Artificial intelligence, perception and wine

Part of the wine list, RN74, Seattle

I’m on the road again. This time visiting Washington State wineries. Did you know that Washington State is the USA’s second largest wine state, with 20 000 hectares of vines, about double the size of Oregon, and one-fifth the vineyard area of South Africa? I shall be looking [...]

On raw tasting ability: is there a Messi of wine tasting?

As a Manchester City fan, it was a little uncomfortable watching last night’s game against Barcelona. The Catalans were much the better team, and had it not been for the heroics of Joe Hart, the City goalkeeper, the scoreline could have been a lot worse than the 1-0 it ended up as. Lionel Messi, one [...]

The perfect wine critic, and assigning confidence to scores

Yesterday I tasted 62 different Brunellos from the 2010 vintage. I wrote short tasting notes, and gave each wine a score.

But it’s quite a task tasting 62 wines like this together in a short space of time. Do I think I got all the wines right? And how much confidence do I have in my [...]

In action: the video from my talk on minerals and terroir in Barcelona

So the video of my talk from the Wine and Culinary Forum (nice review of the forum here from top Canadian wine journo Treve Ring) is finally live and posted to Youtube. Here it is:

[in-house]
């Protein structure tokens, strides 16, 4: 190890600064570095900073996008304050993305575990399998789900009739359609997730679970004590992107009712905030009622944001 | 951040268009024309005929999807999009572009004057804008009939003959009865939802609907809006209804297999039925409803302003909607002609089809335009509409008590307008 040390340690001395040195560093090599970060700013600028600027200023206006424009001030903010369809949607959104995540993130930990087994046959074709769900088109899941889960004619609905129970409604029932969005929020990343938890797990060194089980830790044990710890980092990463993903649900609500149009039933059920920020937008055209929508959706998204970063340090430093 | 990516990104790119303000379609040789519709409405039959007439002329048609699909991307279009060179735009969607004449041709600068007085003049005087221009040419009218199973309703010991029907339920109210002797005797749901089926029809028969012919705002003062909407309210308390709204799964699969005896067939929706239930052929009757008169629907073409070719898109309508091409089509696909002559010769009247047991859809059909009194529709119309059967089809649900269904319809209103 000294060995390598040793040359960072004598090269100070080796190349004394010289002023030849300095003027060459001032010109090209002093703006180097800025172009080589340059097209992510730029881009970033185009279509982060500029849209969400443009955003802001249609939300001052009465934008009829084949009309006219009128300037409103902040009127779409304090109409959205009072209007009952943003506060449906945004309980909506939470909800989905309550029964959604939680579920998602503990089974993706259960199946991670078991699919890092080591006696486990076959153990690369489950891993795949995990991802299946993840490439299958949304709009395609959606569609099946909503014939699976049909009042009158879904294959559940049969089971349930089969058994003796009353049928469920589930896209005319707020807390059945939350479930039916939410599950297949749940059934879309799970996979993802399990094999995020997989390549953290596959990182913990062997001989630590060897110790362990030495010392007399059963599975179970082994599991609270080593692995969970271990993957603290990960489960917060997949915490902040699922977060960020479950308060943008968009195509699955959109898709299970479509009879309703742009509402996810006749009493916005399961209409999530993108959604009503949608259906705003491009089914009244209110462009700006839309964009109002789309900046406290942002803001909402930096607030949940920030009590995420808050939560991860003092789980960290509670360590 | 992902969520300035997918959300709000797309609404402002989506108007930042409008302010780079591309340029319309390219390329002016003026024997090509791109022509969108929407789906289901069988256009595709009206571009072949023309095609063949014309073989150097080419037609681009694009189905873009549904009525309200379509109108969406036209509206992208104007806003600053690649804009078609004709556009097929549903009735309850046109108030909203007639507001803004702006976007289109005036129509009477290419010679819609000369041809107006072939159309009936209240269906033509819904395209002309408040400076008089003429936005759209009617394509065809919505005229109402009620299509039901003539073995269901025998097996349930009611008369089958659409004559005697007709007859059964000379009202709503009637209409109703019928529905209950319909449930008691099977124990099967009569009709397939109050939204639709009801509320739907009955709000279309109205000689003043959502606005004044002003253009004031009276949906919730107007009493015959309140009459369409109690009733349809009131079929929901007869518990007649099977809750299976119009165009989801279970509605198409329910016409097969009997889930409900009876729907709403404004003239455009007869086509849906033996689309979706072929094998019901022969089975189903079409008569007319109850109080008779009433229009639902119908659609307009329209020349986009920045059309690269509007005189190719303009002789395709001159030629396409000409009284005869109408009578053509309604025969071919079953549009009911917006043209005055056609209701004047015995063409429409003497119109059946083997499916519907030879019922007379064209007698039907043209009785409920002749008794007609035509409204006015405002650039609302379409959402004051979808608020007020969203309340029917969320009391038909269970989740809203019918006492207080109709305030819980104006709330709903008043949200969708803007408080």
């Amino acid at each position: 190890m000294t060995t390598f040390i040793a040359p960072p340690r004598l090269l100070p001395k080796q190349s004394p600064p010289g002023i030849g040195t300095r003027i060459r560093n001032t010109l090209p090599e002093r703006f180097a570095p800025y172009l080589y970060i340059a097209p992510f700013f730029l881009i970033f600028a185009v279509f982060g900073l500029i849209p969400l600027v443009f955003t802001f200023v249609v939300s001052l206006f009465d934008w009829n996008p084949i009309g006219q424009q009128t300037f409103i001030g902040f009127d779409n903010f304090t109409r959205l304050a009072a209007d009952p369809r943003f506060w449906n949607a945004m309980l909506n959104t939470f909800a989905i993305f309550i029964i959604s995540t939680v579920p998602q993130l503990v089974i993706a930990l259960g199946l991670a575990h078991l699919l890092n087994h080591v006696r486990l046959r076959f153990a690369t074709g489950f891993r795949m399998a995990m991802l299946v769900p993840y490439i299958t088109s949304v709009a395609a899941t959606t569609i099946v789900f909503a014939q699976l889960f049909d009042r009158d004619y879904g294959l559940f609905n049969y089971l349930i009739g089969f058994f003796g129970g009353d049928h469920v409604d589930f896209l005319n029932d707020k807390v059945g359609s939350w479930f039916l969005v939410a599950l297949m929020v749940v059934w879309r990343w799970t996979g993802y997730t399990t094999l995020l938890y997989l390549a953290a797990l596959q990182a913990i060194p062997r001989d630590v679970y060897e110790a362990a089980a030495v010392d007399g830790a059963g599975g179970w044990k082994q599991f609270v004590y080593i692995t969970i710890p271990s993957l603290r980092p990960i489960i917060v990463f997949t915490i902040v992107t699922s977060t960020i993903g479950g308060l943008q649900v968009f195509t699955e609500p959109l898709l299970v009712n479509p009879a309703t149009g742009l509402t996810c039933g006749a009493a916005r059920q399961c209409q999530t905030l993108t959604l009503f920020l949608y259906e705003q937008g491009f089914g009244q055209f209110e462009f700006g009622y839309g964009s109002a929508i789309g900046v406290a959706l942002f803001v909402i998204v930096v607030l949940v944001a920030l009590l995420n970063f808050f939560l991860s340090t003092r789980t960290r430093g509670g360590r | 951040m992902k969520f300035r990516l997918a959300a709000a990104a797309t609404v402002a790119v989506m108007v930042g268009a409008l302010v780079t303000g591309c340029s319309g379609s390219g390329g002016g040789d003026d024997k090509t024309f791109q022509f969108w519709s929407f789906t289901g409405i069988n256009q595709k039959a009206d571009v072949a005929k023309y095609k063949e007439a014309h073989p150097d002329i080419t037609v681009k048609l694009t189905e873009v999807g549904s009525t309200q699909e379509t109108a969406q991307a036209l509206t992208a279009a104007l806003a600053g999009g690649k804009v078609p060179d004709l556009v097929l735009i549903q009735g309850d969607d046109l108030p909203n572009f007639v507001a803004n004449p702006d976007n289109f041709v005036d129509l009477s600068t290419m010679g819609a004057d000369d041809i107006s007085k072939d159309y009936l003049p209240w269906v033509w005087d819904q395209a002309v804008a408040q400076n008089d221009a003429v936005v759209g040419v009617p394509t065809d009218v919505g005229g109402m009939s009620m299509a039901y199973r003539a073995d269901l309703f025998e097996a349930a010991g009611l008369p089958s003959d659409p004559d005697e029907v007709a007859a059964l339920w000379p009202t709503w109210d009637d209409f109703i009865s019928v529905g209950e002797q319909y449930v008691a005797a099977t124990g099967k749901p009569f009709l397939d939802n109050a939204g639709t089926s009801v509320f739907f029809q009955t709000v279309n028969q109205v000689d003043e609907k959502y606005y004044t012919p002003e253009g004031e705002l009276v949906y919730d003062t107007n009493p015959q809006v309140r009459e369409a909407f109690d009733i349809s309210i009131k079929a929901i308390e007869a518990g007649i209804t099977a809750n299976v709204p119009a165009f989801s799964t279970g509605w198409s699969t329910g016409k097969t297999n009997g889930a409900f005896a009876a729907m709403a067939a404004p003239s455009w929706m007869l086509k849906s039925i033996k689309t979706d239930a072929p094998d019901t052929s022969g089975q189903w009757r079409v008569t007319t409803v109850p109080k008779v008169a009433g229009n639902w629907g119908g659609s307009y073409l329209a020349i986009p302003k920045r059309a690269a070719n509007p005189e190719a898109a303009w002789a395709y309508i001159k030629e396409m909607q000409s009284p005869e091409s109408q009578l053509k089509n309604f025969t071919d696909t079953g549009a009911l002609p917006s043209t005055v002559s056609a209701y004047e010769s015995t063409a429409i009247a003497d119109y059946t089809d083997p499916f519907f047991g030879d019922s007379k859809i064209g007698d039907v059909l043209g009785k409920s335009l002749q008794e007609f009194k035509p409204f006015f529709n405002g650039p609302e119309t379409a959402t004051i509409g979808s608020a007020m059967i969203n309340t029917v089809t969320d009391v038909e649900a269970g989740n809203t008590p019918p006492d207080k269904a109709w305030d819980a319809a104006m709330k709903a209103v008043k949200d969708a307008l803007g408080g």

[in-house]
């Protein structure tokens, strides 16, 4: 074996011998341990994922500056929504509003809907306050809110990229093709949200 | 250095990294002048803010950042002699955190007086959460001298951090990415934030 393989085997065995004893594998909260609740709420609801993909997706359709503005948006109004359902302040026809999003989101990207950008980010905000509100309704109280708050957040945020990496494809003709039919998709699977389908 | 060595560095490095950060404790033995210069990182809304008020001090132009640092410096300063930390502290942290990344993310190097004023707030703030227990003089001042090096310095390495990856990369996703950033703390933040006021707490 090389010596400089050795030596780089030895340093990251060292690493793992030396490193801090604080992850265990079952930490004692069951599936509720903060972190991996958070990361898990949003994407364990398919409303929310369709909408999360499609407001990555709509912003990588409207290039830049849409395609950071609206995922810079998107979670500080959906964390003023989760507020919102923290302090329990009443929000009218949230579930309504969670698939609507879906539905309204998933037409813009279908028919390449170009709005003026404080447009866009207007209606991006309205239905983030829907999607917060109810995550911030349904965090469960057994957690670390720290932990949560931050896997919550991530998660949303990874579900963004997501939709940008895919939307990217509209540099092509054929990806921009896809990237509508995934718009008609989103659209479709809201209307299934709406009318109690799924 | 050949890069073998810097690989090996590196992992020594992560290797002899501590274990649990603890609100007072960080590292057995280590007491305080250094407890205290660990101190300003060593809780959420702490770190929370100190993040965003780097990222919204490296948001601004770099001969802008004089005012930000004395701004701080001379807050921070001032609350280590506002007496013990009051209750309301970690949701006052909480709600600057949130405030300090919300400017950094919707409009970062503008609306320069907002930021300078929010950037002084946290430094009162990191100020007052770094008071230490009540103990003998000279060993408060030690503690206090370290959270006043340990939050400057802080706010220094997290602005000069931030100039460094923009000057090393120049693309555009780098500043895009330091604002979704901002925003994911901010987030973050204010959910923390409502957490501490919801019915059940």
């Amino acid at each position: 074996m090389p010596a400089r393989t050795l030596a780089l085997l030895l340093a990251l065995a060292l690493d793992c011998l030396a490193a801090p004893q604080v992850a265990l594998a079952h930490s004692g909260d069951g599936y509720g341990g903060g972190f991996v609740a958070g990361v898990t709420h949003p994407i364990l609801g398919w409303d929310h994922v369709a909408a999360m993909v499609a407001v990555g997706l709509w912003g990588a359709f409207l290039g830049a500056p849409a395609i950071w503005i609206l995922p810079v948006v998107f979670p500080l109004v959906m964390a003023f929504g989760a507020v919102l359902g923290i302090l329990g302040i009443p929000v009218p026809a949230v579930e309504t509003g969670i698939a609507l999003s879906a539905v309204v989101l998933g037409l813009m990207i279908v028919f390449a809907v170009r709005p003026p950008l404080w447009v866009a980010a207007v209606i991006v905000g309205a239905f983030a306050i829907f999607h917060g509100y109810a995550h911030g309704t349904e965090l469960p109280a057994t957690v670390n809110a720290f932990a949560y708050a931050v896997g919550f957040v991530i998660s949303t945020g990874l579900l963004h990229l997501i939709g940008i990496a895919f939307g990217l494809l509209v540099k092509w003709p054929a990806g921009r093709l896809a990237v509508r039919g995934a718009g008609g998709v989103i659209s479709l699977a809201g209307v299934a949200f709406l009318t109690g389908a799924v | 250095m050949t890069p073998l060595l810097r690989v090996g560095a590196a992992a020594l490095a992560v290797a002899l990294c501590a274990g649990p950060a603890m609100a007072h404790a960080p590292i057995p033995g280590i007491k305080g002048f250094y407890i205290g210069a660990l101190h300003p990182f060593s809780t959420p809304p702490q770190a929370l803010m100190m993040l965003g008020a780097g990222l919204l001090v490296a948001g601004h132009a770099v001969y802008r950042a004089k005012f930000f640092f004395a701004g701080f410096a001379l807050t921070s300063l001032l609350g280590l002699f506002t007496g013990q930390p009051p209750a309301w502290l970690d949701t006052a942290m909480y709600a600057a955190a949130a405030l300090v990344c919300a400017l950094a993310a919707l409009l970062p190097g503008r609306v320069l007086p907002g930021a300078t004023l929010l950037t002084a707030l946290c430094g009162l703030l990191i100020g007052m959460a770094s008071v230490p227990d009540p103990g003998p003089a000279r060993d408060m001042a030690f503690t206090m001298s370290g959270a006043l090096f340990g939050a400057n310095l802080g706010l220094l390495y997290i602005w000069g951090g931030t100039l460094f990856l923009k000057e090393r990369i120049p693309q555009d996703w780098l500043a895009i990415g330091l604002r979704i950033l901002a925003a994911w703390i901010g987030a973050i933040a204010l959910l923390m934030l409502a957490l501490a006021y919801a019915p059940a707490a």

The effect of herbicides on soil structure

I’m just preparing a presentation I’m giving in the Netherlands tomorrow, and I came across two pictures I took in the vineyards at Waterkloof in Stellenbosch, South Africa. The first is of one of their vineyards that has been managed biodynamically from the start, which is above. [It's not an old vineyard.] The soils had [...]

The Perfect Meal, with Professor Charles Spence

I’ve just written up the launch of Professor Charles Spence’s new book, The Perfect Meal. It’s a really good book that examines how science can help us understand what it is that creates an epic dining experience, and the insights he shared at the launch were brilliant. You can read my extensive report here.

Here’s a short film [...]

Comparing the same wine sealed with cork and screwcap

The closure debate has moved on quite a bit since the days when it was practically pitched warfare between the screwcap advocates (mainly Australia and New Zealand) and those who liked the traditional solution of natural cork. Now there’s a sort of truce.

For commercial wines, few have a problem with screwcaps. They’re taint free, they [...]

Wine Science Extra, a new e-book

I have just published a new e-book, titled Wine Science Extra.

When I wrote the revised version of Wine Science (published in the USA as The Science of Wine), I was faced with a dilemma. The manuscript I submitted was 150 000 words, but the book only had room for 100 000. So lots of (what [...]

Research suggests fruit flies could be responsible for wine's pleasant aromas

Could fruit flies be responsible for the nice smell of most wines? This is a really interesting idea suggested by a research paper just published in scientific journal Ecology Letters. It’s by a New Zealand group, led by Dr Mat Goddard, who have already published some really interesting research on yeast ecology, showing that the [...]

Language and wine

I’m just preparing for this morning’s session at the International Pinot Noir Conference here in McMinnvilla, Oregon. I have to moderate the grand seminar, which will be repeated again tomorrow, with 400 delegates in each session. Our topic, on the perception of wine and the way we use language to describe it, is potentially quite [...]